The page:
The American Hotel and Lodging Association (AHLA) has called on government officials to “start taxing Airbnb and other short-term rental sites with the same oversight and transparency as hotels.”
The group argues that state and local government leaders should reject Airbnb’s voluntary tax deals and instead institute a tax policy that will collect taxes from Airbnb and its operators. The rate of taxes currently imposed on short-term rentals is determined by local and regional governments.
“Airbnb has been making back-room deals and strong-arming state and local jurisdictions into ‘voluntary’ tax deals with no transparency, oversight or auditing capability to ensure the company pays its proper share of taxes,” stated Troy Flanagan, vice president of government affairs and industry relations at AHLA.
AHLA proposes that Airbnb should be regulated, taxed and subject to the same safety compliances and oversight that law-abiding hotel companies adhere to each and every day.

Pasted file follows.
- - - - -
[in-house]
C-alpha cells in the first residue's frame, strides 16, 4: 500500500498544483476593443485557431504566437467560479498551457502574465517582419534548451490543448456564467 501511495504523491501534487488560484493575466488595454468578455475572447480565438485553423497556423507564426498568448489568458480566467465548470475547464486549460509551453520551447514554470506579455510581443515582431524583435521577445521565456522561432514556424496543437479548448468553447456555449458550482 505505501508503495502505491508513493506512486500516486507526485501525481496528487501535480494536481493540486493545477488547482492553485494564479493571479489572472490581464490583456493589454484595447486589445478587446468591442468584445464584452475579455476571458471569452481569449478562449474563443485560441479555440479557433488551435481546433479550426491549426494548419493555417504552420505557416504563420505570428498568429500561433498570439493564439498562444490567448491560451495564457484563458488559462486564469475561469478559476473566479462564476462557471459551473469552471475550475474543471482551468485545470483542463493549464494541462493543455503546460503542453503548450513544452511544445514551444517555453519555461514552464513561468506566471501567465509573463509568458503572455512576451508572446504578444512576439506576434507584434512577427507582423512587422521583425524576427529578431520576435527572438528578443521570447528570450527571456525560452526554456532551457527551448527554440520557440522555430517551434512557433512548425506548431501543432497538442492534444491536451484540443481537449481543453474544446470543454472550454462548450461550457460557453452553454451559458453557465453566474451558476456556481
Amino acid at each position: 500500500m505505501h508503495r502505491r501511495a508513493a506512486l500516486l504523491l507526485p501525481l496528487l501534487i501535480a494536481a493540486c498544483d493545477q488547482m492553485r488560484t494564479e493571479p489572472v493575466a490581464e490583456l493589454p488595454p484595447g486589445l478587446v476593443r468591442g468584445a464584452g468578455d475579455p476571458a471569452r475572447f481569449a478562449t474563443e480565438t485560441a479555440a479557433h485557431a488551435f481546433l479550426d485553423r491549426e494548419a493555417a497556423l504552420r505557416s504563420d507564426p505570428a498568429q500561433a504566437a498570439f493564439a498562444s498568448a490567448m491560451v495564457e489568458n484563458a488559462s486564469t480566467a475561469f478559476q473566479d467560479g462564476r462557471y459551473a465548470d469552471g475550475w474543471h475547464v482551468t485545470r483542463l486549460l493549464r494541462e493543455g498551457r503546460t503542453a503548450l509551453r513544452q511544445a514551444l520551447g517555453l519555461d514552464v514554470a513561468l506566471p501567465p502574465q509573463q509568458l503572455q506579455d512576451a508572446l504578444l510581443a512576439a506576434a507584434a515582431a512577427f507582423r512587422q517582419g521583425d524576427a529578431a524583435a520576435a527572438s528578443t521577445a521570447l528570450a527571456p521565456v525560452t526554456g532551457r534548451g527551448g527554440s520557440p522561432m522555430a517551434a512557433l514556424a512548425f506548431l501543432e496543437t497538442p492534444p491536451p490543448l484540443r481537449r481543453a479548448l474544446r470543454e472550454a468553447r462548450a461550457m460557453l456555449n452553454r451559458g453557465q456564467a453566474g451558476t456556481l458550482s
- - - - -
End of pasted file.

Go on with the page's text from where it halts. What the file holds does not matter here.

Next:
However, Nick Papas, press secretary for Airbnb told Travel Market Report, “the big hotels complained that Airbnb wasn't paying taxes and now, after we've remitted more than half a billion dollars and partnered with more than 400 governments, they've changed their tune.”
AHLA pointed to San Francisco, where Airbnb agreed to collect city taxes from its hosts, as a “model for how local jurisdictions should tax and regulate short-term rentals.” Beginning Oct. 1, Airbnb will begin collecting the city's Transient Occupancy Tax, 14 percent of the rental rate, on behalf of its San Francisco hosts for bookings of fewer than 30 days.
Airbnb already launched a similar program to collect occupancy taxes on behalf of hosts in Portland, Oregon.
Some elected officials have voiced their support of Airbnb’s voluntary tax agreements. New York’s Monroe County Executive Cheryl Dinolfo said previously, “Revenue generated by Airbnb will be invested in regional quality-of-life assets that support local jobs and our economy.”
In other cases, they are criticized as being unfair. In Lancaster County, Pennsylvania, County Treasurer Amber Martin said the county would not agree to the tax contract because “we're not offering this to anyone else, [other hospitality businesses] don't have that luxury, so why should we afford it to someone else?"